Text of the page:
Shotgun Majors grew up in the surfing community of Santa Cruz, California. As a preteen, Shotgun grew tired of listening to the music all of his peers were playing. He decided to explore other musical genres, and his first stop was an unlikely one: country music.
“I knew that somewhere, somebody was listening to country-and-western but I didn’t know anyone who would’ve been caught dead playing it,” says Shotgun. “I don’t know if it was because I wanted to be different, or because the music was diametrically opposed to what I had been playing. But, the next thing I knew, I was a 12-year-old going to the beach every day to body-surf, then coming home and listening to Merle Haggard and Waylon Jennings.”
It wasn’t long before Shotgun found his musical nirvana. KFAT was arguably the first true Americana radio station in the world. It broadcast from Gilroy and its signal permeated the Santa Cruz coastline.
“One summer afternoon I went down to a bluff on the beach to check out the waves,” says Shotgun. “The last house on the cliff was throwing a party, the doors and windows were open, and people were cocktailing on the deck. They had the radio blaring on an incredible sound system. I didn’t know it at the time but they were playing “The Free Mexican Airforce,” by Peter Rowan. It had this mariachi sound with people doing that Mexican cowboy call. It was absolutely the perfect music for the setting. And when it ended, I realized they were listening to KFAT. I went home turned my radio dial and found my lifetime love: Americana.”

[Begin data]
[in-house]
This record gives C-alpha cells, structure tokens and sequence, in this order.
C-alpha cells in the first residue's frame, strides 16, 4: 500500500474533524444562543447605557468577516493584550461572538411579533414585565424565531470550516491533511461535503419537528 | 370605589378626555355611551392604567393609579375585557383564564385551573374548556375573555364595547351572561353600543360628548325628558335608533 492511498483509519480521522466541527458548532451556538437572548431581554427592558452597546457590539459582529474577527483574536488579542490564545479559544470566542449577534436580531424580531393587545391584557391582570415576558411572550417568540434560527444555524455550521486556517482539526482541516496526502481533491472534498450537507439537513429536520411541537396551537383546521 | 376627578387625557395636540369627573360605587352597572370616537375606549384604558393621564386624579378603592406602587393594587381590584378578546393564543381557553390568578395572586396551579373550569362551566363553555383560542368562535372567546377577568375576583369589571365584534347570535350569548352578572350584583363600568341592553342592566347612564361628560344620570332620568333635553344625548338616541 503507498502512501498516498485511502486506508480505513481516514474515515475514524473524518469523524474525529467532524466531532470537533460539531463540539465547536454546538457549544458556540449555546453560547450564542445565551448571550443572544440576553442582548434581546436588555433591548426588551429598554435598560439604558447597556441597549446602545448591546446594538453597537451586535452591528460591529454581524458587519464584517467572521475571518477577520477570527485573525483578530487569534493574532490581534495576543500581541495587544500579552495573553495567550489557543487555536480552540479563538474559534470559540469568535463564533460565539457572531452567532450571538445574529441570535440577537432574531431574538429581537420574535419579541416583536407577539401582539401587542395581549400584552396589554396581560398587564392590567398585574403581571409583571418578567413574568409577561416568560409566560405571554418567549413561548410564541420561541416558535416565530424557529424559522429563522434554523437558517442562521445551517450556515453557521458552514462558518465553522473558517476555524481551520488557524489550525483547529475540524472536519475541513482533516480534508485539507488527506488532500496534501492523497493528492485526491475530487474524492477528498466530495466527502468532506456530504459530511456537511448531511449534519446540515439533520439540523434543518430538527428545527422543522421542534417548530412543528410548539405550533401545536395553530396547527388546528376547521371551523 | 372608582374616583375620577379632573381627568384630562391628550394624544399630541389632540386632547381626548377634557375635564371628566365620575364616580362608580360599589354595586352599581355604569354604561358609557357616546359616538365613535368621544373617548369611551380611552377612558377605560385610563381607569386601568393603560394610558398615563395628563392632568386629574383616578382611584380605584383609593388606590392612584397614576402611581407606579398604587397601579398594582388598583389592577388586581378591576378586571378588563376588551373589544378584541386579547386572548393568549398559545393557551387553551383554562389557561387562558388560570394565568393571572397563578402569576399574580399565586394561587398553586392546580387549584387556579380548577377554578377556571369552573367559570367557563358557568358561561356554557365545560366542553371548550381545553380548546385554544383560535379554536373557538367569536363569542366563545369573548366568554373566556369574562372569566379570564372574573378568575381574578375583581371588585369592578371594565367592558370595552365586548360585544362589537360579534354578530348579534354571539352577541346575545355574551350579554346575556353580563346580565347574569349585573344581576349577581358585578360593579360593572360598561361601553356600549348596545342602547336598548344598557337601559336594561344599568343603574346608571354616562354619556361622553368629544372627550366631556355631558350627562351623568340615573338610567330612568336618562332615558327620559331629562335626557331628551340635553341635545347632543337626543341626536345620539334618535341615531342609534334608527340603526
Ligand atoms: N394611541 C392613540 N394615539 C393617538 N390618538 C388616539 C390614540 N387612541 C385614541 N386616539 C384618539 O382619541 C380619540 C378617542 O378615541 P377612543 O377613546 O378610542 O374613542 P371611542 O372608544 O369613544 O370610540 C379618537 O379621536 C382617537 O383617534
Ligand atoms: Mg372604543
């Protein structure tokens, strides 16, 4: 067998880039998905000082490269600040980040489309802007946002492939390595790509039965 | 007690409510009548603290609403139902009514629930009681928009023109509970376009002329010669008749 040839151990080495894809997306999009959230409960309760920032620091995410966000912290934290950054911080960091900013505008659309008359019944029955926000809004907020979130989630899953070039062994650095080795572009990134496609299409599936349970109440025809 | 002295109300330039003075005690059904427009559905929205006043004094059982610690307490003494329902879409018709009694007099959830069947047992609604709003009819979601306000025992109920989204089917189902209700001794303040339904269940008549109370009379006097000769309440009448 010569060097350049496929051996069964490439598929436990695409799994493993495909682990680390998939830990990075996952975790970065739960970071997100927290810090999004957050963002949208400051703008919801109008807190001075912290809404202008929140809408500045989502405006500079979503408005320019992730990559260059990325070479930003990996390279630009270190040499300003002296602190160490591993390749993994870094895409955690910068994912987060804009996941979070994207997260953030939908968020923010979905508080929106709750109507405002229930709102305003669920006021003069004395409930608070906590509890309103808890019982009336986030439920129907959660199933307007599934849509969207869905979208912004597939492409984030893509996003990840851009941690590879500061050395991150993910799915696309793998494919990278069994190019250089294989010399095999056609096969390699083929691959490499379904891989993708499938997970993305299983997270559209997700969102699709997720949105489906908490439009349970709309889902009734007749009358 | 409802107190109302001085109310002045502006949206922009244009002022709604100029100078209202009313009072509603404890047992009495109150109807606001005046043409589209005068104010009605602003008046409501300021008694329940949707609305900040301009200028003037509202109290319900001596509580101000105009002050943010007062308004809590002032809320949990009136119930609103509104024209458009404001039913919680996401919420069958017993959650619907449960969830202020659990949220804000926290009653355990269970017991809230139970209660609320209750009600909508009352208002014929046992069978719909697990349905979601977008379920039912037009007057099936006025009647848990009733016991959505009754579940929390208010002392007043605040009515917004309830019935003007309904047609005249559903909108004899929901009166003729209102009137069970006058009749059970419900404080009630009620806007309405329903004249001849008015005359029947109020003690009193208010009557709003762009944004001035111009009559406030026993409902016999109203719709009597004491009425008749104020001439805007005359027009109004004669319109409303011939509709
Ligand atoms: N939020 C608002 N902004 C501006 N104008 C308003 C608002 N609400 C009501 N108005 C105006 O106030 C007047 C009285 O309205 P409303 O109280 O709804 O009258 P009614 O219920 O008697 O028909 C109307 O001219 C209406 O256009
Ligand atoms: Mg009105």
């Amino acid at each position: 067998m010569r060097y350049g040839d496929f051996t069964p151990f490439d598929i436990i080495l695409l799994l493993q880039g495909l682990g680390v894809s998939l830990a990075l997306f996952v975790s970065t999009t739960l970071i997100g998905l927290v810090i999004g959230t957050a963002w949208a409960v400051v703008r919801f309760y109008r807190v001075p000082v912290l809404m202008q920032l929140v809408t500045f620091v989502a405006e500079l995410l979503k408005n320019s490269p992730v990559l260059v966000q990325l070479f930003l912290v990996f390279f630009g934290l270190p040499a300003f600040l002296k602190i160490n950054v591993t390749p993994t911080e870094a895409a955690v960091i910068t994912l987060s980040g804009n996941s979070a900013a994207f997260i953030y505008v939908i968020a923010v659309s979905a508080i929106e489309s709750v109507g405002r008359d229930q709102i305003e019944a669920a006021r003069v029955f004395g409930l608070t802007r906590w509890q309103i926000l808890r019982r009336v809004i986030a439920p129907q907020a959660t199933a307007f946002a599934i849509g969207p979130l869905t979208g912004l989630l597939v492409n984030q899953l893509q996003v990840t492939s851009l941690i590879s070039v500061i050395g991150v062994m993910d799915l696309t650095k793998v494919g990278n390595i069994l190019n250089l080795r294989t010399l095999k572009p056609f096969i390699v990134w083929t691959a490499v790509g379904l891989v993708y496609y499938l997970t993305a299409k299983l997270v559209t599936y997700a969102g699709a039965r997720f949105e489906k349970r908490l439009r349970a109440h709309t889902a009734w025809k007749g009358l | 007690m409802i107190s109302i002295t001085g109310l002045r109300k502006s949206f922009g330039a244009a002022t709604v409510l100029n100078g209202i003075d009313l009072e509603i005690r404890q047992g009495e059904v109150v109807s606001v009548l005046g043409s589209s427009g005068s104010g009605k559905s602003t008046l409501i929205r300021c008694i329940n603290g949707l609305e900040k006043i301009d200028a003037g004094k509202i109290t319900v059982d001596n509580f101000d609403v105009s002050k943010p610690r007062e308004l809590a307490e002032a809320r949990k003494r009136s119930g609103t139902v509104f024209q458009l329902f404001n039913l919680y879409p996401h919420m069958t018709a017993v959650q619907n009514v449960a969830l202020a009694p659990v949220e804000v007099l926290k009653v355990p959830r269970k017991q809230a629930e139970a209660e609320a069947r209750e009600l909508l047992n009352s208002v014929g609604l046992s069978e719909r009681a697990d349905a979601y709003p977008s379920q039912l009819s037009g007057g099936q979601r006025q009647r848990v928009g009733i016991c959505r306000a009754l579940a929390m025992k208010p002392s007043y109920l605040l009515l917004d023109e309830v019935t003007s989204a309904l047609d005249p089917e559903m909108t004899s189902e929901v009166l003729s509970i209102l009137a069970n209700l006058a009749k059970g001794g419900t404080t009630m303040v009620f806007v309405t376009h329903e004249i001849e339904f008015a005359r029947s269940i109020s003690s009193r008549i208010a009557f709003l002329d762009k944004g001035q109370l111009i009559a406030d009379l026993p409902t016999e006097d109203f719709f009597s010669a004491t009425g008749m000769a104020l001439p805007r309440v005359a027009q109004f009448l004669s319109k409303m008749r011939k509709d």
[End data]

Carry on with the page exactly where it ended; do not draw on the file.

In 1983, Shotgun left Santa Cruz for college in Humboldt County. “I went from the greatest radio station I’d ever heard, to a musical wasteland,” Shotgun reflects. He was so desperate that he and a friend tried to put together the funding to run radio transmitters all the way from the Monterey Bay to Eureka, just so they could listen to KFAT. Nowadays, of course, you can do it for free on the internet, but at that time the digital world was just coming into being.
In 2001, Shotgun and his wife left Humboldt for Eugene and, over the years, opened several retail stores scattered around the Willamette Valley. Then, in 2008, KRVM announced that its Americana show was in jeopardy because its DJ was moving.
“I must’ve heard the on-air solicitation for months that KRVM was looking for a new Americana DJ,” said Shotgun. “One evening on our way home from dinner my wife and I heard it in the car, and she said ‘You know you have to do this!.’ I went home and wrote out an application and the rest is history.”
“Americana,” says Shotgun, “is probably the most difficult genre in the world to define, but you know it when you hear it.” You could hear Shotgun’s offerings weekly on Tupelo Honey.
In June 2018, Shotgun moved on to other volunteer activities, ending his popular broadcast Tupelo Honey.
Shotgun spends his free time playing racquetball, doing yard work, bowhunting, and playing with his two young daughters.